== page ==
Today is the second day of Christmas and the Feast of St Stephen, the first martyr. This is a feast that is older than Christmas Day and rich in legend and culture. In Brisbane a small crowd of the faithful will gather for the patronal feast of the city's Catholic Cathedral.
From the earliest beginnings of monasticism in Western Christendom, St Stephen's Day was the day when the alms boxes from the monasteries and churches were opened and the money given to the priest or used to help the poor and needy. This is the origin of our "Boxing Day" Good King Wenceslas, is set on St Stephen's Day and outlines how the Catholic King of Bohemia in the 10th century made charitable attempts to give food to the poor. (Source: Ian Elmer)
In Ireland it is a good day for racing to honour the saint's role as a patron of horses. According to the good old Catholic Culture page, it was a general practice among the farmers in Europe to decorate their horses on Stephen's Day, and bring them to the house of God to be blessed by the priest and afterward ridden three times around the church, a custom still observed in many rural sections. Later in the day the whole family takes a gay ride in a wagon or sleigh (St. Stephen's ride). In Sweden, the holy deacon was changed by early legend into the figure of a native saint, a stable boy who is said to have been killed by the pagans in Helsingland. His name — Staffan — reveals the original saint. The "Staffan Riders" parade through the towns of Sweden on December 26, singing their ancient carols in honor of the "Saint of Horses."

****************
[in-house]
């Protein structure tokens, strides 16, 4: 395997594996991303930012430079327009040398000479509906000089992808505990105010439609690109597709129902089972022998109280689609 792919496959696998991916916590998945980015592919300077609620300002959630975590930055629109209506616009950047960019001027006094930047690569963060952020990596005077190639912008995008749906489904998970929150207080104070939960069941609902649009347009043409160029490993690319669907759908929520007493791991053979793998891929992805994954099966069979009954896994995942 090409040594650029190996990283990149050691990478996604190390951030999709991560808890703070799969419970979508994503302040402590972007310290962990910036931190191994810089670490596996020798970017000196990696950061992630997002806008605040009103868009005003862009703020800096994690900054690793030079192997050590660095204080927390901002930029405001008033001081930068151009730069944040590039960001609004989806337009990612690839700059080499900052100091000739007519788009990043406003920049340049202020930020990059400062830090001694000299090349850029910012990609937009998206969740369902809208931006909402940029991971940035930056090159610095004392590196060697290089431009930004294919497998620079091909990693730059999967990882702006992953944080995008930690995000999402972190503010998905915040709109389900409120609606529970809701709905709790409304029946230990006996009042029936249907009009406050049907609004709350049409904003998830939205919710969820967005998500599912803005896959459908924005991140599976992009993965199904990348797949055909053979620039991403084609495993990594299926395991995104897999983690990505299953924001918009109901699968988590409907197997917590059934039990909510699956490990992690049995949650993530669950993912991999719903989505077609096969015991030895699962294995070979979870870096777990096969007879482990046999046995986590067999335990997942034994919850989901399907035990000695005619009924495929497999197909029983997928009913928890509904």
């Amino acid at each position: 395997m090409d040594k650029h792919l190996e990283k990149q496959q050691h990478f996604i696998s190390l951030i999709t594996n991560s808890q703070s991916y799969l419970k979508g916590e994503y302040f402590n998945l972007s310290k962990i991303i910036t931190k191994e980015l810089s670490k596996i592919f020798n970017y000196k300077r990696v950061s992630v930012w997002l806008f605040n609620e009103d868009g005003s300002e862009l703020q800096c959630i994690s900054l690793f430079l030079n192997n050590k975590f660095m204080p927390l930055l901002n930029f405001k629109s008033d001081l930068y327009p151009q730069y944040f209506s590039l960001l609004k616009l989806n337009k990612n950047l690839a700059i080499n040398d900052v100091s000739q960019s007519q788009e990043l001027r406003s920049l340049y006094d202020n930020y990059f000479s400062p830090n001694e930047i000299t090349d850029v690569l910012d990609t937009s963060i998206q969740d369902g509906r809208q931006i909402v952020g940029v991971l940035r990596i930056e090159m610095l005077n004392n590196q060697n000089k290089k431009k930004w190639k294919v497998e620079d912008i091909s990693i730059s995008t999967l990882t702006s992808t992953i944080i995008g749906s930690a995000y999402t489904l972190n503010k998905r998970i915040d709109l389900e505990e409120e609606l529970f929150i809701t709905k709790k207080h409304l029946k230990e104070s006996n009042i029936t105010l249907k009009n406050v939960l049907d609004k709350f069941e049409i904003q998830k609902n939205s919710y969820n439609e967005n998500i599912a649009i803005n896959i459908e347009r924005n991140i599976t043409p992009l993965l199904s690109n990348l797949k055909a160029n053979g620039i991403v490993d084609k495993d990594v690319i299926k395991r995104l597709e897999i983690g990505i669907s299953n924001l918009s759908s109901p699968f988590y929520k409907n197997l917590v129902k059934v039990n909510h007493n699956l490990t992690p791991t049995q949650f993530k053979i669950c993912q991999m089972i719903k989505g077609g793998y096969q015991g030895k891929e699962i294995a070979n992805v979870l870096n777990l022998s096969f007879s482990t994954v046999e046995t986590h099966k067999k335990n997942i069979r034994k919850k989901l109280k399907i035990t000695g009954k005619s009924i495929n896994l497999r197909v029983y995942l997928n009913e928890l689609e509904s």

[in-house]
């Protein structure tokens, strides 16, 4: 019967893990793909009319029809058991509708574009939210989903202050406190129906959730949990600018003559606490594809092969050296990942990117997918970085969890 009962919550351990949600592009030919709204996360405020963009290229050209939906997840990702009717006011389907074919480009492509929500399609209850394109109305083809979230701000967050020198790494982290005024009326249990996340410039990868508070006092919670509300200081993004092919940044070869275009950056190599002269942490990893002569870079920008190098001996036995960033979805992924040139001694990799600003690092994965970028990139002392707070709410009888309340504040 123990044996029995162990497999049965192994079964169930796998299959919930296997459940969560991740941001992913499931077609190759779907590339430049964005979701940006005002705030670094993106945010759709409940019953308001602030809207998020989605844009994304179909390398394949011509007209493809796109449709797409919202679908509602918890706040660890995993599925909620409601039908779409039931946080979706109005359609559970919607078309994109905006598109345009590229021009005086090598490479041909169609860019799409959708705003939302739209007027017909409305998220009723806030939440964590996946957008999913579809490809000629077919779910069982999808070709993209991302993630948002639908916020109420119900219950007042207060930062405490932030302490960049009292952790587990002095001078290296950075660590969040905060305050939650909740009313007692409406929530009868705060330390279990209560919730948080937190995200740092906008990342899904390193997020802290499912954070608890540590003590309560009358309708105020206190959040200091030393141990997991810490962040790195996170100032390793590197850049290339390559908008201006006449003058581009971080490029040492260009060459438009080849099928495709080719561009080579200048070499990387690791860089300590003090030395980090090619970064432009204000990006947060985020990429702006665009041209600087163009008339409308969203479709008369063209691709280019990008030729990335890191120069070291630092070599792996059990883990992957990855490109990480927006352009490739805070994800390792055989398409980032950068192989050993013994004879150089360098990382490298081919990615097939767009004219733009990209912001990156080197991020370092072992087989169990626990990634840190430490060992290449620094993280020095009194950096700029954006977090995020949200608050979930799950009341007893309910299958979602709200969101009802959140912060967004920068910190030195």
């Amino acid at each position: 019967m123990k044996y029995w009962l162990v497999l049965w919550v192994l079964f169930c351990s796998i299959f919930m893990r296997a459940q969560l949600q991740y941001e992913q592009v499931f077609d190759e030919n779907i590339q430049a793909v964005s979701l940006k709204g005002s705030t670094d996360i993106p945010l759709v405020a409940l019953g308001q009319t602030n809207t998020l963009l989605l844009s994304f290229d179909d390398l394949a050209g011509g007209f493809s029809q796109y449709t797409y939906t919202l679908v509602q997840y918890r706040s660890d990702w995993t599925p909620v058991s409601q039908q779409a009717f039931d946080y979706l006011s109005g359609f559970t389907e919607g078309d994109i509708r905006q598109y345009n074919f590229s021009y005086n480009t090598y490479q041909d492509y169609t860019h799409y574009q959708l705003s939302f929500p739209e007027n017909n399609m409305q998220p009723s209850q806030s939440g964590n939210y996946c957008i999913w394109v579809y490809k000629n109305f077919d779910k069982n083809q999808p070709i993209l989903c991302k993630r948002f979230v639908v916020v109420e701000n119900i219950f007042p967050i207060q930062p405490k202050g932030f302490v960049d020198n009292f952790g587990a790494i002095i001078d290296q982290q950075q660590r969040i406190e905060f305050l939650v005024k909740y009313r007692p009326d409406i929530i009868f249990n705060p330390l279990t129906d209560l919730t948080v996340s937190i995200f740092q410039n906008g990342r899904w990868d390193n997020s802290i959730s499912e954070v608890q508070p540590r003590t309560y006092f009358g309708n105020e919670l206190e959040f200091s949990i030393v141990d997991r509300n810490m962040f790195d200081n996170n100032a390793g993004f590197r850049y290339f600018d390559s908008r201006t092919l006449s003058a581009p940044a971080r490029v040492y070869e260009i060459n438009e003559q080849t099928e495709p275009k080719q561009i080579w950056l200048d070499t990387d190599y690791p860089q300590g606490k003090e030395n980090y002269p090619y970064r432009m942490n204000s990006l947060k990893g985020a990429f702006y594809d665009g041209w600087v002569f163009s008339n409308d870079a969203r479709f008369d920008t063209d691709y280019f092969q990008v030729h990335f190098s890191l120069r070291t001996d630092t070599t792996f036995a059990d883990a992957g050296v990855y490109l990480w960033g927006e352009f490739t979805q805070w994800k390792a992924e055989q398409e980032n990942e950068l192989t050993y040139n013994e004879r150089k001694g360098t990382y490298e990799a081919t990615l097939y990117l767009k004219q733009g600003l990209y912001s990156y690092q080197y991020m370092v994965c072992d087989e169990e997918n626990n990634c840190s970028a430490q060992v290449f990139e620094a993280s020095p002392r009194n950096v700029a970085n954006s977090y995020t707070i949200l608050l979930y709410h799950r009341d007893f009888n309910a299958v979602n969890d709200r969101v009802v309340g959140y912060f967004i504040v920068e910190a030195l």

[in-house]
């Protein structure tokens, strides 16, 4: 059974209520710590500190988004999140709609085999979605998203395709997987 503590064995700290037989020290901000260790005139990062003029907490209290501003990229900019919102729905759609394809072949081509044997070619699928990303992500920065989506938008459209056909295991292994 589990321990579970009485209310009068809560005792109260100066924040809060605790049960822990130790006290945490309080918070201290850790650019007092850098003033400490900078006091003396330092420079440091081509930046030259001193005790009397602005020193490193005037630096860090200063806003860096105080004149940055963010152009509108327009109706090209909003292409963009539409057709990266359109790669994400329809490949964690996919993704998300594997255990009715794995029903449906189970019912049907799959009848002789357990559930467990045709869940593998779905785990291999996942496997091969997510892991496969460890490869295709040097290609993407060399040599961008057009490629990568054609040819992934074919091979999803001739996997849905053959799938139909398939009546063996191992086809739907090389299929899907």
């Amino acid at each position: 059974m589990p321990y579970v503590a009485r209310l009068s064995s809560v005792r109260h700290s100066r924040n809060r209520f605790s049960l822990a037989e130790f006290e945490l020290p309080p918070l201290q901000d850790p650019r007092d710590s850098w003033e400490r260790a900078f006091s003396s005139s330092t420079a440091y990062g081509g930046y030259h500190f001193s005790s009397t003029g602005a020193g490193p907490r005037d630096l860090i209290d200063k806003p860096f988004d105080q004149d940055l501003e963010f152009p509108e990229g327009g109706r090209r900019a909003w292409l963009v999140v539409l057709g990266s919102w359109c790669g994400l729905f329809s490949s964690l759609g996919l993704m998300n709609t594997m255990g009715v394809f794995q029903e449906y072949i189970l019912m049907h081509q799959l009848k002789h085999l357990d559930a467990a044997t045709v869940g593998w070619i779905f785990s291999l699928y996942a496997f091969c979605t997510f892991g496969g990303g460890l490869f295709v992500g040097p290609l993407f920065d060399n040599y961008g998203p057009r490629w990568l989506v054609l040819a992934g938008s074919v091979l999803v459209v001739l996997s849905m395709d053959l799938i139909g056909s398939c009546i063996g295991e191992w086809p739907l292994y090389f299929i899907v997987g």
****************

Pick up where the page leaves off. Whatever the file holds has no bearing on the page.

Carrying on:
Another Celtic tradition of this day is that of the wren boys